• $37,000 in additional savings

This isn’t counting any employer match, any investment growth, increasing equity in my home, or any appreciation of assets. This is 100% my own cold, hard contributions. Directly from my paychecks and into savings.

How does it work?

  1. When you earn money, budget it.
  2. When you spend money, record it.
  3. Balance things as you go, and you’ll save as much as possible.

It’s really that simple.

In Conclusion: Be Thoughtful, Not Deceitful

At the end of the day, if a fun trick or game piques your interest – that’s great! Just know that it’s not going to get you all the way to your maximum savings rate.

To do that, you’ll need to exercise a more thoughtful approach - usually involving budgets or tracking expenses.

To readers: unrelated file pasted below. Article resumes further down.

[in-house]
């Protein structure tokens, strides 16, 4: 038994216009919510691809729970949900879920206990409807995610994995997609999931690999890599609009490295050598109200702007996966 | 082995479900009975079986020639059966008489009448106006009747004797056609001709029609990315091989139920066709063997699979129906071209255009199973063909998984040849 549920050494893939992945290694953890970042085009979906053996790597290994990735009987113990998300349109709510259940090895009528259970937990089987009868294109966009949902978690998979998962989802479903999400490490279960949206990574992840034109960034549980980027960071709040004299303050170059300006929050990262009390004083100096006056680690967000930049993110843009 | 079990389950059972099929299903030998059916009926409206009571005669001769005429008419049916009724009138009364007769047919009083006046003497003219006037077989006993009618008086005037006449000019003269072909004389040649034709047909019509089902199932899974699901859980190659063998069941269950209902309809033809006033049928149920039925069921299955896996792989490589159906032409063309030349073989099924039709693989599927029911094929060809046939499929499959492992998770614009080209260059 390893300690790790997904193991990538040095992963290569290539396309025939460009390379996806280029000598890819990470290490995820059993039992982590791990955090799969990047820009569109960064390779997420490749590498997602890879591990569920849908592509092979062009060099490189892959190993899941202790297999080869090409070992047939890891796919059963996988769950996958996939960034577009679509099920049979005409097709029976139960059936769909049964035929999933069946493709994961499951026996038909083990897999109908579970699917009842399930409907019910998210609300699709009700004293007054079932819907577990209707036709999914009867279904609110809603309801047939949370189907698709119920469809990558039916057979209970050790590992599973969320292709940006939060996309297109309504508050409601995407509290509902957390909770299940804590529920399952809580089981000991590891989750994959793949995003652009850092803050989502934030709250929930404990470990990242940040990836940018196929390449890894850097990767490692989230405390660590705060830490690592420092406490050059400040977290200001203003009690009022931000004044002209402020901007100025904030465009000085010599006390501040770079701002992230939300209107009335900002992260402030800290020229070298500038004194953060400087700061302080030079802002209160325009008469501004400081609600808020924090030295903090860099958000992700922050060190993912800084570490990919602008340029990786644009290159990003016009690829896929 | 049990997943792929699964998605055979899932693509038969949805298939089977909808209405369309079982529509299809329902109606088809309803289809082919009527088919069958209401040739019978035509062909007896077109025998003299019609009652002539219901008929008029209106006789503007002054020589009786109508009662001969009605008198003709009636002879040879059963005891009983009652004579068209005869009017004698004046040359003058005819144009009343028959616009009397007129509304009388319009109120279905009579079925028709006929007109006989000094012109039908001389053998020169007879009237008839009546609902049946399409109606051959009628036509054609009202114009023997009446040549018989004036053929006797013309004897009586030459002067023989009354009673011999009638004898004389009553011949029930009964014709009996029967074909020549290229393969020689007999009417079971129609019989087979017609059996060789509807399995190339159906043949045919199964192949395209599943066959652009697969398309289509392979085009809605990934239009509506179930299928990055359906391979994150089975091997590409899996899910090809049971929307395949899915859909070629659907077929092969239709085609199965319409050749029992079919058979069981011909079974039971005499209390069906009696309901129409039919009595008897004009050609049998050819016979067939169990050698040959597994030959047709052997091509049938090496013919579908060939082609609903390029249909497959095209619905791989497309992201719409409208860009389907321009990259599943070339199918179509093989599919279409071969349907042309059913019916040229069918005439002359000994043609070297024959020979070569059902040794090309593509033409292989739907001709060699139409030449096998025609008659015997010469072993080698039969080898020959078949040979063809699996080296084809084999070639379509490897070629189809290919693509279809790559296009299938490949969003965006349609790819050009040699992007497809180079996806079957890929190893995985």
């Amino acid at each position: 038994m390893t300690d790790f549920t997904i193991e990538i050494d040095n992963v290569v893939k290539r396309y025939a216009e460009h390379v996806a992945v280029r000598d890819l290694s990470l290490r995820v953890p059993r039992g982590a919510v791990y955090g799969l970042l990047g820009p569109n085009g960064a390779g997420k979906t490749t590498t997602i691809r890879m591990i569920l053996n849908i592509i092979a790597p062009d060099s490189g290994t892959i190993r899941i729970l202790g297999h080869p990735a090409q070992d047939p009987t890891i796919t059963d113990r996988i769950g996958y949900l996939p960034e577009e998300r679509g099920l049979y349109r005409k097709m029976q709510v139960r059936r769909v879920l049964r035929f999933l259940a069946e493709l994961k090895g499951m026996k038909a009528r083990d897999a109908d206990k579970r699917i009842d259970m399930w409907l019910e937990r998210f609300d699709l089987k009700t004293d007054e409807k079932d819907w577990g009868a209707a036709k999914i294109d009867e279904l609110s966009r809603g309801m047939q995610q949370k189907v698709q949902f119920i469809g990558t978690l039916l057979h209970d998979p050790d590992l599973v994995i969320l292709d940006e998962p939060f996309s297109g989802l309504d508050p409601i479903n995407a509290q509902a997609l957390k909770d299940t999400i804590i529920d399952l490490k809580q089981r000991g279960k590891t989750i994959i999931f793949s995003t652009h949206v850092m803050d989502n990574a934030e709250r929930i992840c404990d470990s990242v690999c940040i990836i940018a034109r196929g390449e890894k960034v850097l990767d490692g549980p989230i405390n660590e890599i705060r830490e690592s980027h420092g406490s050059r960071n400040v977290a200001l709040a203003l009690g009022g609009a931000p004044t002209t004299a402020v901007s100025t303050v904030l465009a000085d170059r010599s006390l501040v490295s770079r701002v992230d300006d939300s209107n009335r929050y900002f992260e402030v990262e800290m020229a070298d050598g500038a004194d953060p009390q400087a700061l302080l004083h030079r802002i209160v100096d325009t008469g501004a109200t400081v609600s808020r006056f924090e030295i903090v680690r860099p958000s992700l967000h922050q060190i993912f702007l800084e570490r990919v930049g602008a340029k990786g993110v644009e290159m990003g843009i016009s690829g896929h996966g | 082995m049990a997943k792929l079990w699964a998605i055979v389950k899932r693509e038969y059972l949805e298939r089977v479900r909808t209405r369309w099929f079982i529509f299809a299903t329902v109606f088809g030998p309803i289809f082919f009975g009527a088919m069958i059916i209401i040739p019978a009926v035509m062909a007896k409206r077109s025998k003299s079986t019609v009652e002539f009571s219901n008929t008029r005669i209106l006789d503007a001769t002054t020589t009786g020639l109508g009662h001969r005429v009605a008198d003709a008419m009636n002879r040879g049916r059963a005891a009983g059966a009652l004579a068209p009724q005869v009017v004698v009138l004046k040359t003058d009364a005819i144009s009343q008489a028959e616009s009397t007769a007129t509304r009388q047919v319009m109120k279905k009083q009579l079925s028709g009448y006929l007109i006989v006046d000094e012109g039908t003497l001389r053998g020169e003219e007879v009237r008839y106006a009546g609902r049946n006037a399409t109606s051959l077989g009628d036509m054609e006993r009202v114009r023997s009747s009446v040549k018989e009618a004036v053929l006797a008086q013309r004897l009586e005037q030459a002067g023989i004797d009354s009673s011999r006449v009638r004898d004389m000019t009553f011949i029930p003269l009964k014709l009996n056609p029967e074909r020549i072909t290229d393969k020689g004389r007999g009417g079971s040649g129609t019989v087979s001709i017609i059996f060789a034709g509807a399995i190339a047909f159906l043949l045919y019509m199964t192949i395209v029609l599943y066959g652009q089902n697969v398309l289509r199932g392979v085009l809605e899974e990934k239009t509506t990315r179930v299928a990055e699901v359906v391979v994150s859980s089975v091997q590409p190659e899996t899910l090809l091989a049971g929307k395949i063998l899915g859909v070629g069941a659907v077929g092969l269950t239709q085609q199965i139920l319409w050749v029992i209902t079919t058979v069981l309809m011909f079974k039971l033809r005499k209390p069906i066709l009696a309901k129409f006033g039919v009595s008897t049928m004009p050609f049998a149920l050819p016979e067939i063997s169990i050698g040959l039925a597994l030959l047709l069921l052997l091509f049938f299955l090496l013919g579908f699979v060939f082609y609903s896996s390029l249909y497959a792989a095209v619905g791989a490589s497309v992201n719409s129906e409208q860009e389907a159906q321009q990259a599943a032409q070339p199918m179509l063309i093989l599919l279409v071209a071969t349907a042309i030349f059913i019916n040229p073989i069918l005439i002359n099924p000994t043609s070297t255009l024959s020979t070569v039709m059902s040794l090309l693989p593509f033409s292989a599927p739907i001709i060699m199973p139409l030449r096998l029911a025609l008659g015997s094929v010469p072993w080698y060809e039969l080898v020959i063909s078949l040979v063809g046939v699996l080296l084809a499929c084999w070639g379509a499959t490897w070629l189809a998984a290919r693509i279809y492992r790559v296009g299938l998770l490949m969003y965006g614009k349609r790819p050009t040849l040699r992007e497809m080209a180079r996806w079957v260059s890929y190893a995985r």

Here are some fun strategies that are sometimes listed as “hacks” – but are actually tried-and-true methods that stand the test of time! These tips are usually trotted out as “tricks”, but are actually great ways to reflect and learn about your money habits.

  • Institute a “waiting period” before big purchases.
  • Ask questions, such as: “Did I need this yesterday?”
  • Keep a change jar.
  • Save your annual raise.
  • Post visual reminders of your goals.

Do you have any tricks, hacks, or thought-out strategies to share? Let us know in the comments!

We all want saving to be easy. But quick fixes only cover up a bigger problem. We all want saving to be easy. But quick fixes only cover up a bigger problem. We all want saving to be easy. But quick fixes only cover up a bigger problem. We all want saving to be easy. But quick fixes only cover up a bigger problem.